After a few more non-jewellery related jobs, Monika accepted a job at one of Sydney’s finest jewellery shops.  And for the past two years she has been learning about Australian stones (opals and blue sapphires) and creating pieces based on her knowledge of Numerology and other New Age principles.  She must have struck a chord because in 2008 Monika was the recipient of Australia’s most prestigious jewellery design award, the Jewellers Association of Australia Design Award, with her Ying and Yang bracelet.

Note to self:  What is that one thing that you enjoy doing and you tend to be great at?  The combination of enjoyment and skill are the foundation of your strengths.

Little by little, Monika is weaving a two-strand career.  By doing so she has been able to preserve a family tradition – one she’s passionate and quite skilled at – and quench her thirst for meaning.

Note to self: Be open to finding this and that answers.  Go beyond this or that.

Yet something tells me that Monika’s search for answers is far from over. 

Through Numerology, she gave me a peek into her soul.  She explained that the number 8 captures her soul’s purpose.  It stands for several traits, among them independence, fairness and assertiveness. According to Numerology people like her are quite rare, often described as higher beings.  Even so, I found Monika to be quite humble and very grounded.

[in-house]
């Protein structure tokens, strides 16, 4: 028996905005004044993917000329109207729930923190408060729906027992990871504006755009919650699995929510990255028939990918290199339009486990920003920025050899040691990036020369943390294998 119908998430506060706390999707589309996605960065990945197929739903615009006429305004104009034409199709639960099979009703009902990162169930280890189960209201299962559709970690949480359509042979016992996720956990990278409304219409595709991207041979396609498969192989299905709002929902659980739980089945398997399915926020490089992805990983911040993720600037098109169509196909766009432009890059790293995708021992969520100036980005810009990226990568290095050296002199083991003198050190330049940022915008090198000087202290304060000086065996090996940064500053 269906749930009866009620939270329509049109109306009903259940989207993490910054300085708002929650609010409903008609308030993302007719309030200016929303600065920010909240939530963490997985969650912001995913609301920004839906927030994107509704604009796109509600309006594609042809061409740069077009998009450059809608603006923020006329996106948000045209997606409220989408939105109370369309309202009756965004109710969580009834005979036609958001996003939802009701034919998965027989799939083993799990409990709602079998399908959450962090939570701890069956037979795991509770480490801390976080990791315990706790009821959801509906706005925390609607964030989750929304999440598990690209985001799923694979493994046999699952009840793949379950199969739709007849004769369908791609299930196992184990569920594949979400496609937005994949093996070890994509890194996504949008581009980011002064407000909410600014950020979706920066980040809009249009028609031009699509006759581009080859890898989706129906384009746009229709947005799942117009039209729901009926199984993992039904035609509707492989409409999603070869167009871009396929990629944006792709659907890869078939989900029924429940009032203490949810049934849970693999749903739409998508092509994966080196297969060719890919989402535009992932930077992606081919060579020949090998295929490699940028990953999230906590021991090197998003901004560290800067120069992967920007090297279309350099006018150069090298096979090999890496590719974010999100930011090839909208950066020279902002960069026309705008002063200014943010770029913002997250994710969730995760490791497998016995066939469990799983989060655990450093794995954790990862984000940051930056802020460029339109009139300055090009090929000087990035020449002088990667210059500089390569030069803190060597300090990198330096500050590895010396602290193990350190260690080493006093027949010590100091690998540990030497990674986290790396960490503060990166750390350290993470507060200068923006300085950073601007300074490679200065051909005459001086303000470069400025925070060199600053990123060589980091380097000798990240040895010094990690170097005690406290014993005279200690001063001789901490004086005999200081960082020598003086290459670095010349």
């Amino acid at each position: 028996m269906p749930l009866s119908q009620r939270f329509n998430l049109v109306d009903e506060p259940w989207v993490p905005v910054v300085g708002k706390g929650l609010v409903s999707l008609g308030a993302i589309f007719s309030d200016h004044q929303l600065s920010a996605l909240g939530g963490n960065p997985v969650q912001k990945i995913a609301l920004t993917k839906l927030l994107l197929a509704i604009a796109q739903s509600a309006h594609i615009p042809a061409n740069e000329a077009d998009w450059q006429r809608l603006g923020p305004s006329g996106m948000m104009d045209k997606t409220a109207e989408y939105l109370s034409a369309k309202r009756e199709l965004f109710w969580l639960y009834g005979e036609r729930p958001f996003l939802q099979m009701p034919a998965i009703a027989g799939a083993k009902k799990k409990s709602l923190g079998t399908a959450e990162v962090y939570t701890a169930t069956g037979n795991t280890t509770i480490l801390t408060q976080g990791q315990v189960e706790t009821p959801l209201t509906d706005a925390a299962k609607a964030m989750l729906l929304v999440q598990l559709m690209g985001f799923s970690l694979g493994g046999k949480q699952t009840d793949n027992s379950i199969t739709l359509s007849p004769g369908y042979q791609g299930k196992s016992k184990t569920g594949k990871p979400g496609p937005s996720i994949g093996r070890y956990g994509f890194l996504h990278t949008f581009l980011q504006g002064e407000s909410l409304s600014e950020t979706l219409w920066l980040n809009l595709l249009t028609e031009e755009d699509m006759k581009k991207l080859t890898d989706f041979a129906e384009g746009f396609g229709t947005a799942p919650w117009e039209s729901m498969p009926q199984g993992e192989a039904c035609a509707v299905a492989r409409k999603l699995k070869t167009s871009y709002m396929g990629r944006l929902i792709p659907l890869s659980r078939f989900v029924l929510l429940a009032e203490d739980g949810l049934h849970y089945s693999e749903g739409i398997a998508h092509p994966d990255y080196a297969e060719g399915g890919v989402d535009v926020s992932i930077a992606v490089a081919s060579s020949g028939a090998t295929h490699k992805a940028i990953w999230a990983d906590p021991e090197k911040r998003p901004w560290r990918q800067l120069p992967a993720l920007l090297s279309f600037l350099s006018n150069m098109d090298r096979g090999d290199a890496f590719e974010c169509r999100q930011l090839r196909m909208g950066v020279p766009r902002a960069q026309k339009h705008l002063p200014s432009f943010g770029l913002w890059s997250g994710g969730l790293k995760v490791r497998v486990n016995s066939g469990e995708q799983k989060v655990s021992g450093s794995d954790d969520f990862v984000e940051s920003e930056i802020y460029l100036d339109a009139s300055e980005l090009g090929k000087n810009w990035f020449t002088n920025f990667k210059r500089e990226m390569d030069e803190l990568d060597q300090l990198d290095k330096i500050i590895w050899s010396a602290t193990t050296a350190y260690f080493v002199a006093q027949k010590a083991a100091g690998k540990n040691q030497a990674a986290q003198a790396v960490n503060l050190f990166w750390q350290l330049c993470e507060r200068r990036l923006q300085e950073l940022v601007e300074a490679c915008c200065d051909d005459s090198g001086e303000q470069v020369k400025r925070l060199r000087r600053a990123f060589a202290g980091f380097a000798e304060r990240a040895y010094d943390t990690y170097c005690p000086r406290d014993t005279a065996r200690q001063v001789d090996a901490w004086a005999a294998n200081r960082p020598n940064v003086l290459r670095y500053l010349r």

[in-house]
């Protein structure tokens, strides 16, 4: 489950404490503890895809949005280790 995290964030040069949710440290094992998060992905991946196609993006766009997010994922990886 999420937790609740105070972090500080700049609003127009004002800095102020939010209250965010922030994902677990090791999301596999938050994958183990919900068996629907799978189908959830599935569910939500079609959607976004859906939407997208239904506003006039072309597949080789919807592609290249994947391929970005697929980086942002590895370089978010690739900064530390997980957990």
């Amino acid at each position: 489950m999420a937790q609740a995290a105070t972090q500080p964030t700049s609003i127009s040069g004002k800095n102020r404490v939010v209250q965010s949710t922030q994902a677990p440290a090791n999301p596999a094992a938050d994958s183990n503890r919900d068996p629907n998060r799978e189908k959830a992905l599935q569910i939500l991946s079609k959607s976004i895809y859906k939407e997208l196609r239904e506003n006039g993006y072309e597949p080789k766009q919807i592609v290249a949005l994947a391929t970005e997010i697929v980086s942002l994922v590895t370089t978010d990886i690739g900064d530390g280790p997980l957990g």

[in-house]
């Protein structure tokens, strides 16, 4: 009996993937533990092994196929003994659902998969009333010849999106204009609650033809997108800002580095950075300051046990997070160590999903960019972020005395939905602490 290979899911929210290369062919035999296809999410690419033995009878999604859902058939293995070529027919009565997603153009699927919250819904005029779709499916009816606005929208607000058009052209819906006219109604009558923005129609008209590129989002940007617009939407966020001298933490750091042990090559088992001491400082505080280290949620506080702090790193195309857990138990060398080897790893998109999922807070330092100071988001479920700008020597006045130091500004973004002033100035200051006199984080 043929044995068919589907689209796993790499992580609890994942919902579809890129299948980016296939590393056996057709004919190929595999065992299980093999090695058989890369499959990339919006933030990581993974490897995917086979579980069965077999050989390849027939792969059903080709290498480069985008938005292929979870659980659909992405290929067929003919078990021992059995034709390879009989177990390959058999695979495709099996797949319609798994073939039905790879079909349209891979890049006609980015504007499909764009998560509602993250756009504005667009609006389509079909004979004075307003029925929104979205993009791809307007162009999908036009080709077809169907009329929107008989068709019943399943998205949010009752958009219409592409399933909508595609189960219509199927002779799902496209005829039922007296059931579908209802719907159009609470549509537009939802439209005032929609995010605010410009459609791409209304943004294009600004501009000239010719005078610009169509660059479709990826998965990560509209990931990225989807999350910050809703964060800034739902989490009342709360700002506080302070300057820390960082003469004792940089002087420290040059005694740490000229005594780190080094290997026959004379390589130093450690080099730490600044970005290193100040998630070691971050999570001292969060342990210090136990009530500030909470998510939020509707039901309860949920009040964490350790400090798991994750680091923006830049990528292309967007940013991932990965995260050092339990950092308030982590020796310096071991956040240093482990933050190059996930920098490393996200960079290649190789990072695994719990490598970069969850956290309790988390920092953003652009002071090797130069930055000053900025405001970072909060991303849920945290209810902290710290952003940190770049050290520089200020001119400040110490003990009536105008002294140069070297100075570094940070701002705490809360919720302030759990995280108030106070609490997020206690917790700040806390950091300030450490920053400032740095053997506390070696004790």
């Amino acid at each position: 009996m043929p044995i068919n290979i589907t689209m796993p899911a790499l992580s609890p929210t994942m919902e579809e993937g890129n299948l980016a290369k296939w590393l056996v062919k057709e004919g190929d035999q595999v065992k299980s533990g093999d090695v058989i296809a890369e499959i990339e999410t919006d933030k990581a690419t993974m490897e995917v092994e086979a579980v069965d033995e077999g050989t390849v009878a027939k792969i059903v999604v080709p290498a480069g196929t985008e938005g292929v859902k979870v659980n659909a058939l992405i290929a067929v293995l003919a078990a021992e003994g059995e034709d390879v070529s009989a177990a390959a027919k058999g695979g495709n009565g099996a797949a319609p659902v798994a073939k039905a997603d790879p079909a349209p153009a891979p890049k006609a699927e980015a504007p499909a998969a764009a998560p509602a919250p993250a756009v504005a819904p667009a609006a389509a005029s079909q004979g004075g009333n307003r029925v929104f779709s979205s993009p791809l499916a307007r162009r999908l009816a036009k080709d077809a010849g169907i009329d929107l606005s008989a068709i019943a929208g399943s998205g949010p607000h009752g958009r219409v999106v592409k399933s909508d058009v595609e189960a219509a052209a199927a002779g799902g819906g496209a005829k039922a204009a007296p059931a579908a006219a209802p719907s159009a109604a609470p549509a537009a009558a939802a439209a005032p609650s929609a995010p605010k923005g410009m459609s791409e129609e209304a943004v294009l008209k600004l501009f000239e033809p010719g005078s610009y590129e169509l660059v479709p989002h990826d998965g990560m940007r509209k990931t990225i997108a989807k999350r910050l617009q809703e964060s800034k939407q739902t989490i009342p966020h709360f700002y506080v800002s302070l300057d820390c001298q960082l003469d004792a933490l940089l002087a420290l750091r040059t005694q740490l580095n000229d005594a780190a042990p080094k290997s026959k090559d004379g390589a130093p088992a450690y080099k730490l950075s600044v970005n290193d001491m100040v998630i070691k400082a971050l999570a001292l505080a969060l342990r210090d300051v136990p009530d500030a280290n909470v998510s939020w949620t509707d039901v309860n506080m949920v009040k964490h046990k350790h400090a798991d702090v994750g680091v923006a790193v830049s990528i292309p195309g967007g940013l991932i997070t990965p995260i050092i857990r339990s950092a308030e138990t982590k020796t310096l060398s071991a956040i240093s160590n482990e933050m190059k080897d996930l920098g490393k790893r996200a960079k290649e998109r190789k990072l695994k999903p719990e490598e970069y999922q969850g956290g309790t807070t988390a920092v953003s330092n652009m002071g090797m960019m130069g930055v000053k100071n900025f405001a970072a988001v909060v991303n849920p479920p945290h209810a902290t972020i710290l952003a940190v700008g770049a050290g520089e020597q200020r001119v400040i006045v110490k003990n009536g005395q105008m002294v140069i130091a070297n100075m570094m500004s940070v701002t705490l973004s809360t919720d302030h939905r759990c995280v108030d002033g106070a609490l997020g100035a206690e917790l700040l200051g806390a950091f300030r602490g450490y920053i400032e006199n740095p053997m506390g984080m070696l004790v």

Based on her birth-date, she explained that she tends to be very head driven. That means that at times her mind does not allow her to listen to her heart. And that has been one of the sources of her inner conflict.  As she told me: ”When I’ve listened to my heart, everything falls into place.” The trouble is her head is usually making too much noise for her to listen to what her heart wants.  During the few moments that she has listened to her heart, she feels jewellery-making is what she’s meant to be doing. As she told me: “I feel drawn to it.  It flows.  It feels easy.”

When I asked Monika what she has learned along her journey, she said:

“Mostly to listen to my gut…my tummy guides me.”

Note to self: Trust your intuition.


WARNING: This may rock your world*

This time last year I was in the middle of making an important decision for my career and life.  I had to decide whether or not I would resign from a corporate job that looked fabulous on the outside to write on a full time basis.  To begin with I had national management responsibilities and was the youngest member of the executive team in a multi-million dollar startup.  I was working with like-minded people and reporting to a female CEO worthy of imitation.  My pay package was quite competitive and I had a 20-minute commute in mild traffic – and across Sydney’s Harbour Bridge which offers a stunning view of the Opera House.

So who in their right mind would even consider resigning from a job like that? Before you judge me too harshly, know that as good as my job sounds, it was not meaningful to me.   It was the role I was aspiring to for years but was ultimately unfulfilling – and that did not feel good inside.

Maybe you’re thinking that I’m asking for too much.  I think it’s quite the contrary.  I left looking to give more, not receive more.